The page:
The West has long tried to present India as a democratic counterweight to China, and the recent meeting between Prime Minister Scott Morrison and Indian Prime Minister Narendra Modi also had those undertones. In their meeting, the two leaders emphasised the nations’ “shared values”.
This is reasonable. Indian democracy can be an effective alternative to the influence of the Chinese model in the developing world. For years, the Chinese Communist Party has argued that democracy is too messy and chaotic to function in the developing world.
Chinese dissidents have long looked to India to counter that rhetoric. The Dalai Lama has been based in India for well over half a century. In 2016, prominent dissidents from China planned a conference in India to discuss prospects for democracy in China.
In recent times, however, some Western commentators have wondered if India can remain a reliable ideological ally against China. Under Mr Modi, India has slipped in several democratic indices.
The 2020 Freedom in the World report ranked India near the bottom of the pile for countries marked ‘‘free’’. Early this year, a former Chief Justice of the Supreme Court was nominated to Parliament, raising questions over the independence of the judiciary. Then, as India went into lockdown, journalists were being arrested.
Not surprisingly, all this has had significant impact on India’s soft power in the democratic world.
Last month, a Lowy Institute poll showed that only 45 per cent of the Australian public trusted India to behave responsibly, compared with 59 per cent in 2018. Despite recent events, the West should continue to see India as an ideological ally.
For one, New Delhi remains a champion of the rules-based order, which it sees as protection against Chinese aggression. But even on democracy and human rights, India is not China.
Over the decades, Indian democracy has proven remarkably resilient in the face of occasional authoritarianism, thanks to a strong democratic culture and mature state institutions.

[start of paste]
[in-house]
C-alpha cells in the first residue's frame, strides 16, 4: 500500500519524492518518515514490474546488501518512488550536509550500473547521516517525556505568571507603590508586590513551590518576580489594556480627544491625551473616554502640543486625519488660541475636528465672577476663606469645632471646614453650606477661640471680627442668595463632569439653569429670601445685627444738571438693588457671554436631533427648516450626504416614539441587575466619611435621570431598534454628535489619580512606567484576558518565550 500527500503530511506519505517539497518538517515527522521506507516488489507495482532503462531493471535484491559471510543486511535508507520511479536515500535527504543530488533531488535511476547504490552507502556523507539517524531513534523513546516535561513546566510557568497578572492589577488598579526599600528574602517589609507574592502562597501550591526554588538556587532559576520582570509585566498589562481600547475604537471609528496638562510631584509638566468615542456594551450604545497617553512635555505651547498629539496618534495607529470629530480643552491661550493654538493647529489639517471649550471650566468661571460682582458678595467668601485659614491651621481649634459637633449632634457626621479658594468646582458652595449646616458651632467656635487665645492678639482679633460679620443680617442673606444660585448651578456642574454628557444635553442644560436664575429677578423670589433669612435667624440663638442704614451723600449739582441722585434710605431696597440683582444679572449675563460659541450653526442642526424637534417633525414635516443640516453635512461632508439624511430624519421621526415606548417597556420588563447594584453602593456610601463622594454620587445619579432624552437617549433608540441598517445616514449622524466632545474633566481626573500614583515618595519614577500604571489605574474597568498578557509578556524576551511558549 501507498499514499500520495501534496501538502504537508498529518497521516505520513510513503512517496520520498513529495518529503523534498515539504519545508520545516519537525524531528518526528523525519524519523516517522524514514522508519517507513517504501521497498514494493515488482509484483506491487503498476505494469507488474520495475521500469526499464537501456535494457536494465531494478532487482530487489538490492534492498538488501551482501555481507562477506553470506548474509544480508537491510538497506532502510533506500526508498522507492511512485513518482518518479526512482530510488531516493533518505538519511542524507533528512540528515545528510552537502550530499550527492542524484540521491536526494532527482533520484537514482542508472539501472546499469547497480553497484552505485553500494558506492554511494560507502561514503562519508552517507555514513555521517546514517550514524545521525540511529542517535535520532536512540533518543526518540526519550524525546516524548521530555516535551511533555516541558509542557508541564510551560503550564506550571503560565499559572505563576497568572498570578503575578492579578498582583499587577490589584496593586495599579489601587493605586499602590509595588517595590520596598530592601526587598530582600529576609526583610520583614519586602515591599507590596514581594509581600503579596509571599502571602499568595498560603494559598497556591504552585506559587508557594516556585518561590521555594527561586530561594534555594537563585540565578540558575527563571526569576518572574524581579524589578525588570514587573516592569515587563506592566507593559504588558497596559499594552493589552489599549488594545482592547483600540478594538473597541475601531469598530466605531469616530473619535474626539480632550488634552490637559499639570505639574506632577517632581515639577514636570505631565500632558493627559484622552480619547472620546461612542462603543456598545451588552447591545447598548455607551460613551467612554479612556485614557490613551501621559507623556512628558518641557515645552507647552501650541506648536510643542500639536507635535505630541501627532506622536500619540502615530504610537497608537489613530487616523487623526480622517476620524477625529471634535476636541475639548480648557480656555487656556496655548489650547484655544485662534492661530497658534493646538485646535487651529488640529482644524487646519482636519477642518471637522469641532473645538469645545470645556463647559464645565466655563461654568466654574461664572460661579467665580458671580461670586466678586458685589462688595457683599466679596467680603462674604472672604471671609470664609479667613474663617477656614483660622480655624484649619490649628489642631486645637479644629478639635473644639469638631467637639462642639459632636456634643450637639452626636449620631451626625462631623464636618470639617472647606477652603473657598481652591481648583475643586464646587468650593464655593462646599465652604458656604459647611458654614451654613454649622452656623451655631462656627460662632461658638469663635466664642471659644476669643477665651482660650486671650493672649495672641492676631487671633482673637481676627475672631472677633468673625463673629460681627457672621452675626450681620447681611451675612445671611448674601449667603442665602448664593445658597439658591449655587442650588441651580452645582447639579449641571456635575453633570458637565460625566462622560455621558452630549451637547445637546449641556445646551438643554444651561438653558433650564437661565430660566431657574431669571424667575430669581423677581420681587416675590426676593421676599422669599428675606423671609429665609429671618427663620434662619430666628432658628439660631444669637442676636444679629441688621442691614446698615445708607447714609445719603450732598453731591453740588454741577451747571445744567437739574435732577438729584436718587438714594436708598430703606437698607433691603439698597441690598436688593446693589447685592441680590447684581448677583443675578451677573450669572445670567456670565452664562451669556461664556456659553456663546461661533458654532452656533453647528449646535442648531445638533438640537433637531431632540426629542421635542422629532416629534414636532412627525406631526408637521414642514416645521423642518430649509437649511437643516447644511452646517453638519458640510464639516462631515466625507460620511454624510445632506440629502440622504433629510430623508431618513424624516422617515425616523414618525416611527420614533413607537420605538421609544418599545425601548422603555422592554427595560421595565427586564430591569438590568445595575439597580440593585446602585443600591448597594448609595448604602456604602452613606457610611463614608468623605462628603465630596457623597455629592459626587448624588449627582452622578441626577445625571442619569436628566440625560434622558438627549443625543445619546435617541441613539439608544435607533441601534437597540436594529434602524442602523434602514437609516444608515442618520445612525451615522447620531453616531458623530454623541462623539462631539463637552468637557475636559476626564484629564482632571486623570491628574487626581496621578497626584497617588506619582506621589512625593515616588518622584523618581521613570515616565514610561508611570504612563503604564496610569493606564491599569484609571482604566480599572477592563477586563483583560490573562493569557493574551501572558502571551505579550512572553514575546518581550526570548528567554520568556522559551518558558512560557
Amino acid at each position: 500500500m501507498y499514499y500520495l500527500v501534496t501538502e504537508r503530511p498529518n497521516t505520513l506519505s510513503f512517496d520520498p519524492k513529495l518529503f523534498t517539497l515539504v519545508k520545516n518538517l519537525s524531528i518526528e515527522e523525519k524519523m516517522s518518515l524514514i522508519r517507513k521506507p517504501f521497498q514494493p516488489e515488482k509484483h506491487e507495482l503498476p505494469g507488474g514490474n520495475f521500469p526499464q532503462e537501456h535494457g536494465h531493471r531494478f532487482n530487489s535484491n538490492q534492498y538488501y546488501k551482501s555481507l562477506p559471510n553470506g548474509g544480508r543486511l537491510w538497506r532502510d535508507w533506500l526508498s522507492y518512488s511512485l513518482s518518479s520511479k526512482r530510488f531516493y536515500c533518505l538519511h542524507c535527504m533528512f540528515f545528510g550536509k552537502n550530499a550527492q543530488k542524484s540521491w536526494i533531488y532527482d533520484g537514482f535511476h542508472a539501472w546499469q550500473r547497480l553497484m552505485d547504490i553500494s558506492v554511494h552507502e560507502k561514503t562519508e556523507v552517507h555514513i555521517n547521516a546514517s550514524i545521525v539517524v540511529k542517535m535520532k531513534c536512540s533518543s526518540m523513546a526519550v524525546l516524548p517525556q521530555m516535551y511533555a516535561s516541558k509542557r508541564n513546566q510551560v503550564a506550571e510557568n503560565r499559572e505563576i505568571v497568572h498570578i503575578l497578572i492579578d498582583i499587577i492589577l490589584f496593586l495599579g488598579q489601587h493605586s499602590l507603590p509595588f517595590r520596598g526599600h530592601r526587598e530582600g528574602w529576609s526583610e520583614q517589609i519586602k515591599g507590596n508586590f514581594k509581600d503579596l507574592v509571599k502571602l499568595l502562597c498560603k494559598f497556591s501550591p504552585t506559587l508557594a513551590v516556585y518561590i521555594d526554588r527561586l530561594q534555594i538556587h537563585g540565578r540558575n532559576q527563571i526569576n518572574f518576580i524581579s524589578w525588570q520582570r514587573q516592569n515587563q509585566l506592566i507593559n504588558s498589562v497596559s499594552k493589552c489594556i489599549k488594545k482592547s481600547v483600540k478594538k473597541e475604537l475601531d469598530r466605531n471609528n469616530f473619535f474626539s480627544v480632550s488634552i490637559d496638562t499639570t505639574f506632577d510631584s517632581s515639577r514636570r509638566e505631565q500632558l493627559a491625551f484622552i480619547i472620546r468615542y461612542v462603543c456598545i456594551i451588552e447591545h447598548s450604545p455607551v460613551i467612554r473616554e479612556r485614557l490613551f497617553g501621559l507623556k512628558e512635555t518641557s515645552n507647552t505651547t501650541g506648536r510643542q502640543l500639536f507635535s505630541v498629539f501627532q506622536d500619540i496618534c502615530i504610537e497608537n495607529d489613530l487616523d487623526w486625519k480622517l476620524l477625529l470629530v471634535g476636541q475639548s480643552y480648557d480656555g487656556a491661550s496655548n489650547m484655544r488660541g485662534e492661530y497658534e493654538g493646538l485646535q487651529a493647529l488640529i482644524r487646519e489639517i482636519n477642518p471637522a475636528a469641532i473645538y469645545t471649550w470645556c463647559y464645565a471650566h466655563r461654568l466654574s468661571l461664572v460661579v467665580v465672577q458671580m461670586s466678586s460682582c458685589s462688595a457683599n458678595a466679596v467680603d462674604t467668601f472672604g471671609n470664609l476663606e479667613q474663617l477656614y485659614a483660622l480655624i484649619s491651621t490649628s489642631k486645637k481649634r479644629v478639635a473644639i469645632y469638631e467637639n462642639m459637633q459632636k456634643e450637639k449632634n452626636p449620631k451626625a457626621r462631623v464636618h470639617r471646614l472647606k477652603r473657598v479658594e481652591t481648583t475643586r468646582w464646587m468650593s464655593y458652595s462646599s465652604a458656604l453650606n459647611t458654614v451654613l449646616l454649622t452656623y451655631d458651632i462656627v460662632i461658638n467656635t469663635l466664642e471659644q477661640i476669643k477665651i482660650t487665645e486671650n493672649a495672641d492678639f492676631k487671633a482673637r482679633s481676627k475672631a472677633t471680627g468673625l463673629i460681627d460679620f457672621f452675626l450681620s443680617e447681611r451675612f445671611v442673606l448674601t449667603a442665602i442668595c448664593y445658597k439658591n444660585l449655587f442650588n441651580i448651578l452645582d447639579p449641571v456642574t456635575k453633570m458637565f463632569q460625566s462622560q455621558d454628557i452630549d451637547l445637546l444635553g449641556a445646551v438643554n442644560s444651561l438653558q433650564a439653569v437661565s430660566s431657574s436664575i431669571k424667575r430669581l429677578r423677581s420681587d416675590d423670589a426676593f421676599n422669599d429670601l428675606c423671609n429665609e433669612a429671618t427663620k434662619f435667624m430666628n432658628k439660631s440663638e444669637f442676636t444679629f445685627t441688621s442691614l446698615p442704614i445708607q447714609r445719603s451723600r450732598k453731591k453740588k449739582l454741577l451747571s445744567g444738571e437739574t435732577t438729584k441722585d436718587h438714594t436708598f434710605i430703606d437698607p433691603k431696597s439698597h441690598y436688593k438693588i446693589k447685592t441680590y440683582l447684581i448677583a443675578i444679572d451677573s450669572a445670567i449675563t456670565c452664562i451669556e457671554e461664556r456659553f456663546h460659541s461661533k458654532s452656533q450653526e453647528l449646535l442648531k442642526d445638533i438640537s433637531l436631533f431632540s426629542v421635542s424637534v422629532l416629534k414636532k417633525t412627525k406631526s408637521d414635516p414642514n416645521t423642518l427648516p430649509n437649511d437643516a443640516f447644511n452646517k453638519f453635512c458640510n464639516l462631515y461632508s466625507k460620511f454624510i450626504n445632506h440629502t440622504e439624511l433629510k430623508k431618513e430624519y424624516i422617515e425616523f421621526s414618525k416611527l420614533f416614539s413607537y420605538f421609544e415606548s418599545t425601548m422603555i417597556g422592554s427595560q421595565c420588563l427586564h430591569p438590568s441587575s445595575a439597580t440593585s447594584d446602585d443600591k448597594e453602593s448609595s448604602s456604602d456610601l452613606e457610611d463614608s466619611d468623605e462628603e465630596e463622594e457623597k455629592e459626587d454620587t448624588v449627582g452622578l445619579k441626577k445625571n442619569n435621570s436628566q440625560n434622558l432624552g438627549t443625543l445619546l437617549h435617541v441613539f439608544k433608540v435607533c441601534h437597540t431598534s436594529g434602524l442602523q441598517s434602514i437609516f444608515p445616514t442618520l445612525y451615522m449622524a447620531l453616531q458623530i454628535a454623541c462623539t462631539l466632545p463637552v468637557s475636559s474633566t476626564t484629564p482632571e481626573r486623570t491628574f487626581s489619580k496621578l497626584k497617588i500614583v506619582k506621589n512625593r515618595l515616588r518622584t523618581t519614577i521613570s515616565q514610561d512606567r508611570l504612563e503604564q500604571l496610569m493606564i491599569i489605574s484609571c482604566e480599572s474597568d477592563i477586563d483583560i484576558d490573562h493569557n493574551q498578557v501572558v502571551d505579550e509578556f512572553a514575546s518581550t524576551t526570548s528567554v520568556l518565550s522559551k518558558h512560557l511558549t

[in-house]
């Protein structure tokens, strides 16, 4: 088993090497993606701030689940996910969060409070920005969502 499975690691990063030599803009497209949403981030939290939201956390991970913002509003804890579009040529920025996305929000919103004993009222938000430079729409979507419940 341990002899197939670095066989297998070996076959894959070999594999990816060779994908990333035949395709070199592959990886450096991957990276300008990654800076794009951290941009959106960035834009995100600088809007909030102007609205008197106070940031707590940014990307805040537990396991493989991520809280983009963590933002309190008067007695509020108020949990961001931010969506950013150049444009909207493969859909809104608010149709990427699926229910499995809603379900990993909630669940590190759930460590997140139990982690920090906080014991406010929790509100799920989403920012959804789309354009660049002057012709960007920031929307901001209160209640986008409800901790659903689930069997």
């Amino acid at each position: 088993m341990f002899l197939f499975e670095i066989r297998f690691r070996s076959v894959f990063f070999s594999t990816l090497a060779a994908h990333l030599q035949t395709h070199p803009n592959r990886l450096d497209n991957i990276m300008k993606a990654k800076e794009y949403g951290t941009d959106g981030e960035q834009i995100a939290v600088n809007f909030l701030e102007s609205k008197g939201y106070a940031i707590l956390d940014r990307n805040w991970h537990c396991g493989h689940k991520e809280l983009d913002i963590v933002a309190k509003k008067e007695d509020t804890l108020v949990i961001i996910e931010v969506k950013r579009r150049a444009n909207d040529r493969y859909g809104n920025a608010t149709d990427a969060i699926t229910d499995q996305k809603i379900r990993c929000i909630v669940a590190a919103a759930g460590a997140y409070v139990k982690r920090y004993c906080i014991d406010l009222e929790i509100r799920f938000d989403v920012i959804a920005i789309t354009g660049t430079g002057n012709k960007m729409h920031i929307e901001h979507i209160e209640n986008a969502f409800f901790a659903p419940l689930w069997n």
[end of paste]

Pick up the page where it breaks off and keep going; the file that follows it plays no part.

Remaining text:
Take other recent events, for instance. While legal experts have raised concerns over the independence of the Supreme Court, High Courts at the state level have pushed back against the government. In the aftermath of deadly communal riots in Delhi early this year, the Delhi High Court pulled up the police for its failures.
In scathing remarks, the court also tore into leaders from the ruling party for hate speeches in the run-up to the violence. In the state of Assam, the local High Court overruled internet restrictions passed by the state government.
Some sections of the press have also remained fiercely vocal despite intimidation. Ravish Kumar and Nidhi Razdan, two journalists from the NDTV Group, recently won the Ramon Magsaysay Award and the International Press Institute award for their efforts in holding the government accountable.
Elections too remain freely and fairly contested, as evidenced by the ruling Bharatiya Janata Party’s losses in some key states recently.
Australia should help strengthen Indian democracy by making these values an integral part of co-operation with New Delhi. By making democratic values and human rights issues more central to Indian foreign policy, both countries can hold any government under any prime minister accountable to these values.
That effort should go beyond mere mention of “shared values” in bilateral meetings. For instance, India and Australia should pursue periodic bilateral dialogue on global human rights issues from Lebanon to Hong Kong.
Australia should also push India to adopt policy commitments on these matters in international organisations, including by goading New Delhi to adopt strong stances against human rights violations, something that India has so far avoided.
The strength of India’s democracy is important to the democratic world, especially in light of recent Chinese aggression. Australia should help sustain it.
(c) 2020, The Sydney Morning Herald